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The patchwork of ethnic groups, each with their own culture and language, which today exist side by side in modern Kenya are the result of the waves of migration, some from as early as 2000 BC, from every corner of Africa – Turkanas from Ethiopia; Kikuyu, Akamba and Meru from West Africa; and the Maasai, Luo and Samburu from the southern part of Sudan. Kenya, however, was occupied long before this: archaeological excavations around Lake Turkana in the 1970s revealed skulls thought to be around two million years old and those of the earliest human beings ever discovered.

By around the 8th century Arabic, Indian, Persian and even Chinese merchants were arriving on the Kenyan coast, intent on trading skins, ivory, gold and spices. These new arrivals helped set up a string of commercial cities along the whole of the East African coast, intermarrying with local dynasties to found a prosperous new civilisation, part African, part Arabic, known as the Swahili.

By the 16th century, Europeans too had cottoned on to the potential of the East African coast, and most of the Swahili trading towns, including Mombasa and Lamu, were either sacked or occupied by the Portuguese. Two centuries of harsh military rule followed, punctuated by regular battles for control of the former Swahili empire. The Omani Arabs finally ousted the Portuguese in 1720, but it wasn’t long before the coast came into the control of more European colonisers – the British, who used their battleships to protect their lucrative route to India and to suppress the hated slave trade.

Kenya became a British protectorate in 1895 and a colony in 1920. White settlement was encouraged and by the 1940's European settlers had achieved considerable prosperity. The Protectorate promoted settlement of the fertile central highlands by Europeans, dispossessing the Kikuyu and others of their land. Some fertile and well watered parts of the Rift Valley inhabited by the Maasai and the western highlands inhabited by the Kalenjin were also handed over to European settlers. For other Kenyan communities, the British presence was slight, especially in the arid northern half of the country. The settlers were allowed a voice in government even before Kenya was officially made a British colony in 1920, but Africans were prohibited from direct political participation until 1944 when a few appointed (but not elected) African representatives were permitted to sit in the legislature.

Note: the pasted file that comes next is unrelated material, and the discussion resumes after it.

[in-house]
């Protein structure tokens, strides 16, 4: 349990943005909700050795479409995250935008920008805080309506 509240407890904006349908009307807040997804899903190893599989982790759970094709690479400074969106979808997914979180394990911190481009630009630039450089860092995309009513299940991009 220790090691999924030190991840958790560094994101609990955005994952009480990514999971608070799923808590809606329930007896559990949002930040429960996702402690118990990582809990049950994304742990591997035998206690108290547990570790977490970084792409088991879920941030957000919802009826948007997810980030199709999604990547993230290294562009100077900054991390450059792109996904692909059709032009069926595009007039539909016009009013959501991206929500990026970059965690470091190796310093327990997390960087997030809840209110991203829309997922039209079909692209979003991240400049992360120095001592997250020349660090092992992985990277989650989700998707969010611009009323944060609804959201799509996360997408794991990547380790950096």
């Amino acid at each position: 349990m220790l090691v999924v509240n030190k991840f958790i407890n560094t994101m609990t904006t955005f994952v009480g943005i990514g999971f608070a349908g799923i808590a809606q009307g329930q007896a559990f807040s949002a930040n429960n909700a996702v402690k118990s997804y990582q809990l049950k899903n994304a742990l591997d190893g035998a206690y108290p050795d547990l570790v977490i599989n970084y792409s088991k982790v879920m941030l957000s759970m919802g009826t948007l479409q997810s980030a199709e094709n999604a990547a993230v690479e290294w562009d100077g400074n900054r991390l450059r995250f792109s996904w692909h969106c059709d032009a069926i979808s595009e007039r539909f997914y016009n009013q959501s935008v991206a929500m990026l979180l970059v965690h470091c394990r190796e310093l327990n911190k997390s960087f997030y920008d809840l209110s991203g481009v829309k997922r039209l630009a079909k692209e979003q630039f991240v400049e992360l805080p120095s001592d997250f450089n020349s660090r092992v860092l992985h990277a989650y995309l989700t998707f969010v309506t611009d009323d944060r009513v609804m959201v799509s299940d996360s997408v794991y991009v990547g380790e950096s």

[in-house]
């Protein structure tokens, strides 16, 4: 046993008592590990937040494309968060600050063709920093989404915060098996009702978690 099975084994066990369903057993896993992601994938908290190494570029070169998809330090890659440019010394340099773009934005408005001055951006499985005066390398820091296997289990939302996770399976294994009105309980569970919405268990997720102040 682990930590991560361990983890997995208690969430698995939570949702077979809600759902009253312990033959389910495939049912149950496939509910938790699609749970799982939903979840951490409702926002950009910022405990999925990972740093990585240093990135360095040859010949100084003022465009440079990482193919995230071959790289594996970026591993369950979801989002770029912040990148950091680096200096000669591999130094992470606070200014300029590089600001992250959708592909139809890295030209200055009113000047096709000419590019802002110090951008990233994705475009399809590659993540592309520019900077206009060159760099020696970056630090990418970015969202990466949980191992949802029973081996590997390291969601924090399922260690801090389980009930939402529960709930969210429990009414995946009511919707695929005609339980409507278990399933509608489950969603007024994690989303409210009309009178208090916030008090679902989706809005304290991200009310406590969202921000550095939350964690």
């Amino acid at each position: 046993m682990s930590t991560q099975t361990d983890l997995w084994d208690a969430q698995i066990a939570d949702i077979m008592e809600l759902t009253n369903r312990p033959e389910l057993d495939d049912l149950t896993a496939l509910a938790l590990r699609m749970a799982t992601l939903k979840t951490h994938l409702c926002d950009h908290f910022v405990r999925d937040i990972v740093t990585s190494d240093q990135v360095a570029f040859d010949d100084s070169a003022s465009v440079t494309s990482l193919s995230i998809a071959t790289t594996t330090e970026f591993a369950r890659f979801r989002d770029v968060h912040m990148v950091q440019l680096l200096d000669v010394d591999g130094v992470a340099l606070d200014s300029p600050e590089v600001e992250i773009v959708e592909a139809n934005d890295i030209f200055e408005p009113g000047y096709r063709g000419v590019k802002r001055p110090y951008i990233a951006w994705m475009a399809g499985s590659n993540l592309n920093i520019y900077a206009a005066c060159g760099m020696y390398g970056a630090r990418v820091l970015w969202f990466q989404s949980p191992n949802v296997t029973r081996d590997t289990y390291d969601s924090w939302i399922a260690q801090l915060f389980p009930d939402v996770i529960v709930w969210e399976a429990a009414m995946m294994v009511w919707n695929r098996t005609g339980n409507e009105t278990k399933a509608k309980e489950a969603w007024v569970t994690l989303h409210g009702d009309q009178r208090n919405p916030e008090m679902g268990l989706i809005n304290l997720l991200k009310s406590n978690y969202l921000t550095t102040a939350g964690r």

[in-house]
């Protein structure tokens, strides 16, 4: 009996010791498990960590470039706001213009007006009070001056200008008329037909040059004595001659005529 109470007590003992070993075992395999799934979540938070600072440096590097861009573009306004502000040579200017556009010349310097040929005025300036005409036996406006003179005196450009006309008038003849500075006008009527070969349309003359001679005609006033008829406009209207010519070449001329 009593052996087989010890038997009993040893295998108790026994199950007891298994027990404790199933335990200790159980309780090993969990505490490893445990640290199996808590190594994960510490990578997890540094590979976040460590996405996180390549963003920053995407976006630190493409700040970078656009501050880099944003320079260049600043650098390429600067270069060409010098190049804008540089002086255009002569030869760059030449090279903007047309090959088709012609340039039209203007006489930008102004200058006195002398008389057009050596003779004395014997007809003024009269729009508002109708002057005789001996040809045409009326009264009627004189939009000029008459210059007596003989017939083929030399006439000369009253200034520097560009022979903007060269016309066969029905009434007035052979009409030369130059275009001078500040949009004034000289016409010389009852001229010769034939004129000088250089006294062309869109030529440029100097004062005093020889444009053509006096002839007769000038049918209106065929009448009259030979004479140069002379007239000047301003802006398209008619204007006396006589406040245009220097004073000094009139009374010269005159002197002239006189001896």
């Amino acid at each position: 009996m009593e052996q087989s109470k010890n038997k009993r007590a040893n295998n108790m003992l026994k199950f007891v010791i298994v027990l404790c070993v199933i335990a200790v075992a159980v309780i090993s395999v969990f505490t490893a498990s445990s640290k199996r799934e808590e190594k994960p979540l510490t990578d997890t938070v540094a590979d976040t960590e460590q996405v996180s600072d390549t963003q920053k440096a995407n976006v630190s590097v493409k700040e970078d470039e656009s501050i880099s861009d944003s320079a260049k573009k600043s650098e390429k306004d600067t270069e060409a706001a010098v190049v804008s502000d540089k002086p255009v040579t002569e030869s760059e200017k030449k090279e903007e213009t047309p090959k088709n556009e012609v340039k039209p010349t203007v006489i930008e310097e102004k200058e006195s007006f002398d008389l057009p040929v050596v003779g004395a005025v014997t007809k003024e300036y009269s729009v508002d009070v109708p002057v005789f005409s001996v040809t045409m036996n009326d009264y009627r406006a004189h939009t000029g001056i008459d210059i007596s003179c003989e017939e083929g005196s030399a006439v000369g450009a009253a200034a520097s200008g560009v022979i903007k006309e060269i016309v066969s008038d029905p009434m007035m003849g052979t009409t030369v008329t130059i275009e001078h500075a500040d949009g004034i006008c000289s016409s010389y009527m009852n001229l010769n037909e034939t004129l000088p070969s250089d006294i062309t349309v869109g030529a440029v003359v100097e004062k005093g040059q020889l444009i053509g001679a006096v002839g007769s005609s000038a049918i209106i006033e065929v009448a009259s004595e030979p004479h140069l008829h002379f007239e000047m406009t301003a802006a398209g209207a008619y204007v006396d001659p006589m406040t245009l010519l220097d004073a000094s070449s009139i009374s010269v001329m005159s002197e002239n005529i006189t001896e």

The Mau Mau rebellion

African population growth resulted in increasing pressure for land. Jomo Kenyatta formed the first national organization in 1944, but when the Mau Mau rebellion erupted in 1952, a state of emergency was declared, parties were banned and Kenyatta was tried and sent to prison. From 1952 to 1959, Kenya was under a state of emergency arising from the "Mau Mau" insurgency against British colonial rule in general and its land policies in particular. This rebellion took place almost exclusively in the highlands of central Kenya among the Kikuyu people. Tens of thousands of Kikuyu died in the fighting or in the detention camps and restricted villages. British losses were about 650. During this period, African participation in the political process increased rapidly.


The first direct elections for Africans to the Legislative Council took place in 1957. Kenya became independent on December 12, 1963, and the next year joined the Commonwealth. Jomo Kenyatta, an ethnic Kikuyu and head of the Kenya African National Union (KANU), became Kenya's first President. The minority party, Kenya African Democratic Union (KADU), representing a coalition of small ethnic groups that had feared dominance by larger ones, dissolved itself in 1964 and joined KANU.

A small but significant leftist opposition party, the Kenya People's Union (KPU), was formed in 1966, led by Jaramogi Oginga Odinga, a former Vice President and Luo elder. The KPU was banned shortly thereafter, however, and its leader detained. KANU became Kenya's sole political party. At Kenyatta's death in August 1978, Vice President Daniel arap Moi, a Kalenjin from Rift Valley province, became interim President. By October of that year, Moi became President formally after he was elected head of KANU and designated its sole nominee for the presidential election.

The 1980's and 1990's

In June 1982, the National Assembly amended the constitution, making Kenya officially a one-party state. Two months later, young military officers in league with some opposition elements attempted to overthrow the government in a violent but ultimately unsuccessful coup. In response to street protests and donor pressure, parliament repealed the one-party section of the constitution in December 1991. In 1992, independent Kenya's first multiparty elections were held. With multi-partyism restored several opposition parties emerged: Ford Kenya, Ford Asili, Democratic Party, Social Democratic Party, National Devlopment Party of Kenya and other smaller parties. However, divisions in the opposition contributed to Moi's retention of the presidency in 1992 and again in the 1997 election. Following the 1997 election Kenya experienced its first coalition government as KANU was forced to cobble together a majority by bringing into government a few minor parties.